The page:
For some time, professionals debated whether Neanderthals should be classified as Homo neanderthalensis or as Homo sapiens neanderthalensis, the latter placing Neanderthals as a subspecies of Homo sapiens. Recent genetic simulations suggested that 5% of human DNA can only be accounted for by assuming a substantial contribution of Neanderthaler to the European gene pool of up to 25%.[13] Additionally, morphological studies using latest techniques support that Homo neanderthalensis is a separate species and not a subspecies. [14] Some scientists, for example University of Michigan Professor Milford Wolpoff, claim that fossil evidence suggests that the two species interbred. This would support the argument that the two were the same biological species. Others, for example University of Cambridge Professor Paul Mellars, say "no evidence has been found of cultural interaction"[15] and evidence from mitochondrial DNA studies have been interpreted as evidence that Neanderthals were not a subspecies of H. sapiens.[16]


Location of Neander Valley, Germany. (The highlighted area is the modern federal state of North Rhine-Westphalia.)

Neanderthal skulls were first discovered in Engis, Belgium (1829) and in Forbes' Quarry, Gibraltar (1848), both prior to the "original" discovery in a limestone quarry of the Neander Valley in Erkrath near Düsseldorf in August, 1856, three years before Charles Darwin's On the Origin of Species was published.[17]

The type specimen, dubbed Neanderthal 1, consisted of a skull cap, two femora, three bones from the right arm, two from the left arm, part of the left ilium, fragments of a scapula, and ribs. The workers who recovered this material originally thought it to be the remains of a bear. They gave the material to amateur naturalist Johann Carl Fuhlrott, who turned the fossils over to anatomist Hermann Schaaffhausen. The discovery was jointly announced in 1857.

The original Neanderthal discovery is now considered the beginning of paleoanthropology. These and other discoveries led to the idea that these remains were from ancient Europeans who had played an important role in modern human origins. The bones of over 400 Neanderthals have been found since.

Notable fossils

  • La Ferrassie 1: A fossilized skull discovered in La Ferrassie, France by R. Capitan in 1909. It is estimated to be 70,000 years old. Its characteristics include a large occipital bun, low-vaulted cranium and heavily worn teeth.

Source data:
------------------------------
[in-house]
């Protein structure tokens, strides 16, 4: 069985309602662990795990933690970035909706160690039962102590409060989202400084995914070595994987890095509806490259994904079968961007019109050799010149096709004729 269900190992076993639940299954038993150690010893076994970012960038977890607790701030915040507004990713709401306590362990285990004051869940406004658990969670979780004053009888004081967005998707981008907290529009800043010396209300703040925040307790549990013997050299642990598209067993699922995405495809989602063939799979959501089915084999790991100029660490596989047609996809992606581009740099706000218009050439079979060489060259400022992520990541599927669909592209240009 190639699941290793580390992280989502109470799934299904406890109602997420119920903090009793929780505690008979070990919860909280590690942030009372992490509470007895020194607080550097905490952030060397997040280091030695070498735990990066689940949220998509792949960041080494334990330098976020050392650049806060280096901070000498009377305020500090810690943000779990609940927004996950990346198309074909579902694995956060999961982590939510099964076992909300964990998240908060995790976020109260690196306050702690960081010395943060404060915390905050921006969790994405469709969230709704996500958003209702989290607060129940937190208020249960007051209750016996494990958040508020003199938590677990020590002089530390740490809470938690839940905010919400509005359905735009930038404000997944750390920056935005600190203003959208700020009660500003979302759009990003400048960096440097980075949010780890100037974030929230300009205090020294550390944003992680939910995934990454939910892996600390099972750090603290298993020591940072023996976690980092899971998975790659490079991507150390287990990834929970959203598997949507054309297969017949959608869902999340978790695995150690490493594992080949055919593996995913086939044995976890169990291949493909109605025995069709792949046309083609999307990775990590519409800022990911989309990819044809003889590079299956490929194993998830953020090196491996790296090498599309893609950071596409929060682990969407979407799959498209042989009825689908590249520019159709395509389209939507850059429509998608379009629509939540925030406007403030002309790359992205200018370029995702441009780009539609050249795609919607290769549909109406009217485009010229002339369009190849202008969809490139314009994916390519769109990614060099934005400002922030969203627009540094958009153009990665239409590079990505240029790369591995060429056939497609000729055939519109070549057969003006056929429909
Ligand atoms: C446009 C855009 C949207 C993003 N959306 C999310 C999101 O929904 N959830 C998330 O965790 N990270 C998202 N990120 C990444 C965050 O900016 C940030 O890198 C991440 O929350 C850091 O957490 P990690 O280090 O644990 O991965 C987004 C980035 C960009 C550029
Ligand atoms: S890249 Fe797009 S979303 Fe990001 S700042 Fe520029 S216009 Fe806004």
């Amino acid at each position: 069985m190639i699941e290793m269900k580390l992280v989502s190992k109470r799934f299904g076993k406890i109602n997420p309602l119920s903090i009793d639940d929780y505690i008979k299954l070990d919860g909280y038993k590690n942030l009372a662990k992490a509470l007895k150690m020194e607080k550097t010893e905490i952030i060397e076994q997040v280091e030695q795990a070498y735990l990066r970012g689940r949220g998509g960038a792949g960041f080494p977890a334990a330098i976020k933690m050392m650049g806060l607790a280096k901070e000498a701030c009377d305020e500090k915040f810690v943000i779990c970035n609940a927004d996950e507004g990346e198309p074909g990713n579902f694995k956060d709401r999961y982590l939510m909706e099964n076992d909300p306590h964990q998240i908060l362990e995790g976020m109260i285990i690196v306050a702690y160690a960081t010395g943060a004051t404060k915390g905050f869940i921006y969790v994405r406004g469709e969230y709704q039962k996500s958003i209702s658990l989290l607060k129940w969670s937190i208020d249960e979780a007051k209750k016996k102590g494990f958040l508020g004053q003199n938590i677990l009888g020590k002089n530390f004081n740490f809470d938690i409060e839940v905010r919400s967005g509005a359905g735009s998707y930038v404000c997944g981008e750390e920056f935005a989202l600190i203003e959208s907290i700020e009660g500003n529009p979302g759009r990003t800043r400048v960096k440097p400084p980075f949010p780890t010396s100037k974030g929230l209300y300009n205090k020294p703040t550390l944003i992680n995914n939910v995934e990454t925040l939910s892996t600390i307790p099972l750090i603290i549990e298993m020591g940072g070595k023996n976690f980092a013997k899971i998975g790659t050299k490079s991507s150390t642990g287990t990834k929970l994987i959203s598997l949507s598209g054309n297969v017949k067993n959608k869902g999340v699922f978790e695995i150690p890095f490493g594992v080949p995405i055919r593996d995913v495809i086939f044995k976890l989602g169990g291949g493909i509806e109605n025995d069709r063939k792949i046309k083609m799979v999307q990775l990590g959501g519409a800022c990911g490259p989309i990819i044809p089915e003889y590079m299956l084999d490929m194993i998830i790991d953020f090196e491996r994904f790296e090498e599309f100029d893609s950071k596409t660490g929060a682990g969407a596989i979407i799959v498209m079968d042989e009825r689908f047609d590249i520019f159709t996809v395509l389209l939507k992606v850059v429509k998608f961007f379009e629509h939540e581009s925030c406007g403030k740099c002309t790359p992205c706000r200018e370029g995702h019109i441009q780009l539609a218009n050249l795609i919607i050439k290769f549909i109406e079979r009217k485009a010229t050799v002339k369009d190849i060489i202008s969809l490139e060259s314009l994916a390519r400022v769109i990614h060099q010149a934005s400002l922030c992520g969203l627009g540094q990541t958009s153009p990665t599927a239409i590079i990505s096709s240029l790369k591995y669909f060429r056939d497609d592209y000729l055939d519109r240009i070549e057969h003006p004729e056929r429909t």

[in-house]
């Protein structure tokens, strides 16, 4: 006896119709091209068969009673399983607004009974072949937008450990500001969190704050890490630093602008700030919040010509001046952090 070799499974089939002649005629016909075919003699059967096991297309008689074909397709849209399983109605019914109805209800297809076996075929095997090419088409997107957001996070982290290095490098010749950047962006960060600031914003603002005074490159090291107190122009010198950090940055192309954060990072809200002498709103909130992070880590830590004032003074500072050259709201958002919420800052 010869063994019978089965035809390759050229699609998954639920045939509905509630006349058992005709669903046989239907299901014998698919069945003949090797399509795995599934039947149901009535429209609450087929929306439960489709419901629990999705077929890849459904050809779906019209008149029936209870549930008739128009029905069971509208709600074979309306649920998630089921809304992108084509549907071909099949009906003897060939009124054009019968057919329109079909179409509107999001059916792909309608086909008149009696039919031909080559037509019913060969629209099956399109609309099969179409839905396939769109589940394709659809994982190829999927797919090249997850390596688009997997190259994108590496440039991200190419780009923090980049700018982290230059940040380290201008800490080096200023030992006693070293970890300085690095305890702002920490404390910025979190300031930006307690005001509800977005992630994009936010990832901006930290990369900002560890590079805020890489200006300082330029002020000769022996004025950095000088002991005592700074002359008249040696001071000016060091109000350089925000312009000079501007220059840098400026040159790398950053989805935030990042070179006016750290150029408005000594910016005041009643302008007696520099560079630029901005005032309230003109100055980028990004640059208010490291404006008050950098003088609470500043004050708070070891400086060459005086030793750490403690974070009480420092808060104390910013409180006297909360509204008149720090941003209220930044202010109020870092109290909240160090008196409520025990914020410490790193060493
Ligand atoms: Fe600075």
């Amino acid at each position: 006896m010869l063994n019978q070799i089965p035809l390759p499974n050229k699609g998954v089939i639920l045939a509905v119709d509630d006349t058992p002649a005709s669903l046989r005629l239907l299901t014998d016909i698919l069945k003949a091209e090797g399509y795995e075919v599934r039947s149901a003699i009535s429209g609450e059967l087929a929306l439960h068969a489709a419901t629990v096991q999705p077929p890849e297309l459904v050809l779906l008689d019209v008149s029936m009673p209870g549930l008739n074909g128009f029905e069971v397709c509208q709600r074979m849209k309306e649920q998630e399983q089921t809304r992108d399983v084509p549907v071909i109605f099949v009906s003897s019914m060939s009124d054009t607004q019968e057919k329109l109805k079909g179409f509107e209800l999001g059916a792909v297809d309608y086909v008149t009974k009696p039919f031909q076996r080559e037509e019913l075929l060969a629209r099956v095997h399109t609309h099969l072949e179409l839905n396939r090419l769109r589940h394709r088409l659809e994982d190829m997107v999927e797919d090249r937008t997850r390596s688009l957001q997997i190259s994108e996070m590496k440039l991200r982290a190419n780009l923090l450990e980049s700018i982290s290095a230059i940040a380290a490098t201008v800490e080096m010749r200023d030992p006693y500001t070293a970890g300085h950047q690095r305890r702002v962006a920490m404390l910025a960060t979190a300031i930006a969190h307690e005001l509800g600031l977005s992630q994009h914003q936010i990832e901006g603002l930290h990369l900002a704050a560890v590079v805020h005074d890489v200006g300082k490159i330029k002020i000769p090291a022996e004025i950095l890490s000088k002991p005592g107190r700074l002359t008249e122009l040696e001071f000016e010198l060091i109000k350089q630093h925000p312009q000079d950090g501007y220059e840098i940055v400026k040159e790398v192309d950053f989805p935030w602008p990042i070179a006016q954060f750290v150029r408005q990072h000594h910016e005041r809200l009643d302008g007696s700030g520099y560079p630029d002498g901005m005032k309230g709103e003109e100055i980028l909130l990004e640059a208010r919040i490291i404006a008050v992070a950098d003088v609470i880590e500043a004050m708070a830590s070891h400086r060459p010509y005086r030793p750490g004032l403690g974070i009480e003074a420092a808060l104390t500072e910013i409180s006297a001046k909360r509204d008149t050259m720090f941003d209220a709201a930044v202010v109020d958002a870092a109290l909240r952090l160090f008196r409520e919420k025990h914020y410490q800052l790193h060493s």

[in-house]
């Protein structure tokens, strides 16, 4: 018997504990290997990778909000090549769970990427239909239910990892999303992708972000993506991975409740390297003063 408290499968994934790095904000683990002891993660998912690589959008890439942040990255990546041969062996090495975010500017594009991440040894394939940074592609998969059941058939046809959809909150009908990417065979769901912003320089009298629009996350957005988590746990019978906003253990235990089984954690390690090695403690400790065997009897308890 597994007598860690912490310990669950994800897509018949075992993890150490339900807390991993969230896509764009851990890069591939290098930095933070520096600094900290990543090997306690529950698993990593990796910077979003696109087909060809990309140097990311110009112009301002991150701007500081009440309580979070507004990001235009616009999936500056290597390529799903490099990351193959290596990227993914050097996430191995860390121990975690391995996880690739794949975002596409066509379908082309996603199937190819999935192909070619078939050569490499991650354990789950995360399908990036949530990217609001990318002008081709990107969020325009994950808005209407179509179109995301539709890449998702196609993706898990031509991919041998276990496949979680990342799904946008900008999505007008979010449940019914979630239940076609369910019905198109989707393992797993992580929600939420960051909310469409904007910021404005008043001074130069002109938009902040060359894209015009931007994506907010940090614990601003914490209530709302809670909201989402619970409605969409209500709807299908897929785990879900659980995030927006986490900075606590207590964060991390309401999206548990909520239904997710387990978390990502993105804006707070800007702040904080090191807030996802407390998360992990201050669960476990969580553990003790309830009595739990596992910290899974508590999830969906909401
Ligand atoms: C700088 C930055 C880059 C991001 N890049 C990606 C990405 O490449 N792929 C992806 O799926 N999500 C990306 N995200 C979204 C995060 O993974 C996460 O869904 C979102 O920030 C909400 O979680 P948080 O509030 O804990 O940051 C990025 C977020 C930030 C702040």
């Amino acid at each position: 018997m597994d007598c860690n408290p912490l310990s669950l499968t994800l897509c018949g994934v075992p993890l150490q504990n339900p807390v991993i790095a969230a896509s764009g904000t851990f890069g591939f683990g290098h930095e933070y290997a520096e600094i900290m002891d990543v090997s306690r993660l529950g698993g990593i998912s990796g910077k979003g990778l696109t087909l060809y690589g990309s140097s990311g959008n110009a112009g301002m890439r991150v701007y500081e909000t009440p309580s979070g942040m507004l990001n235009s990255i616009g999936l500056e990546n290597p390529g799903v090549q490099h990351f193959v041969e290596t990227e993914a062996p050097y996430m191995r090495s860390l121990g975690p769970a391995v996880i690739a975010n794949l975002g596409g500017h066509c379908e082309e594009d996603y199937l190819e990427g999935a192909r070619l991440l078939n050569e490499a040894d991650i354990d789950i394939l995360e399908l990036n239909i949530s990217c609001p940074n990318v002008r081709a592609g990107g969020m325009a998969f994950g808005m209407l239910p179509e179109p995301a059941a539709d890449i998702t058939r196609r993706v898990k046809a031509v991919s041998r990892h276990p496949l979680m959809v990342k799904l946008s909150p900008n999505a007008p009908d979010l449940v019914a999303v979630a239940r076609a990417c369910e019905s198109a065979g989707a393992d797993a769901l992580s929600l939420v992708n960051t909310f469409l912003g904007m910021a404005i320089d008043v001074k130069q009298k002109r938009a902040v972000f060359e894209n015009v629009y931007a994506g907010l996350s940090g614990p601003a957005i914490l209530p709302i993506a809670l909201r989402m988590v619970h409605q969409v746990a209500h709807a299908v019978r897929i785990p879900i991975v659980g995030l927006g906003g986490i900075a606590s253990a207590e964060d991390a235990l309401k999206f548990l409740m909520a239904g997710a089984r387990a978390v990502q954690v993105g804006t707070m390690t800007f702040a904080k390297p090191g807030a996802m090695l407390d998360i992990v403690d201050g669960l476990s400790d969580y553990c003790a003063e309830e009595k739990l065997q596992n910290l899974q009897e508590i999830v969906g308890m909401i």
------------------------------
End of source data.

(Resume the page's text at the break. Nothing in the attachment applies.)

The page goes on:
• Shanidar 1: Found in the Zagros Mountains in northern Iraq; a total of nine skeletons found believed to have lived in the Middle Paleolithic Period. One of the nine remains had an amputated arm. This is significant due to the fact that it shows that stone tools were present in that era. Also, another Neanderthal had been buried with flowers, showing that some type of burial ceremony may have occurred.
  • La Chappelle-aux-Saints 1: Called the Old Man, a fossilized skull discovered in La Chapelle-aux-Saints, France by A. and J. Bouyssonie, and L. Bardon in 1908. Characteristics include a low vaulted cranium and large browridge typical of Neanderthals. Estimated to be about 60,000 years old, the specimen was severely arthritic and had lost all his teeth, with evidence of healing. For him to have lived on would have required that someone process his food for him, one of the earliest examples of Neanderthal altruism (similar to Shanidar I.)
  • Le Moustier: A fossilized skull, discovered in 1909, at the archeological site in Peyzac-le-Moustier, Dordogne, France. The Mousterian tool culture is named after Le Moustier. The skull, estimated to be less than 45,000 years old, includes a large nasal cavity and a somewhat less developed brow ridge and occipital bun as might be expected in a juvenile.
  • Neanderthal 1: Initial Neanderthal specimen found during an archaeology dig in August 1856. Discovered in a limestone quarry at the Feldhofer grotto in Neanderthal, Germany. The find consisted of a skull cap, two femora, the three right arm bones, two of the left arm bones, ilium, and fragments of a scapula and ribs.
  • Kebara 2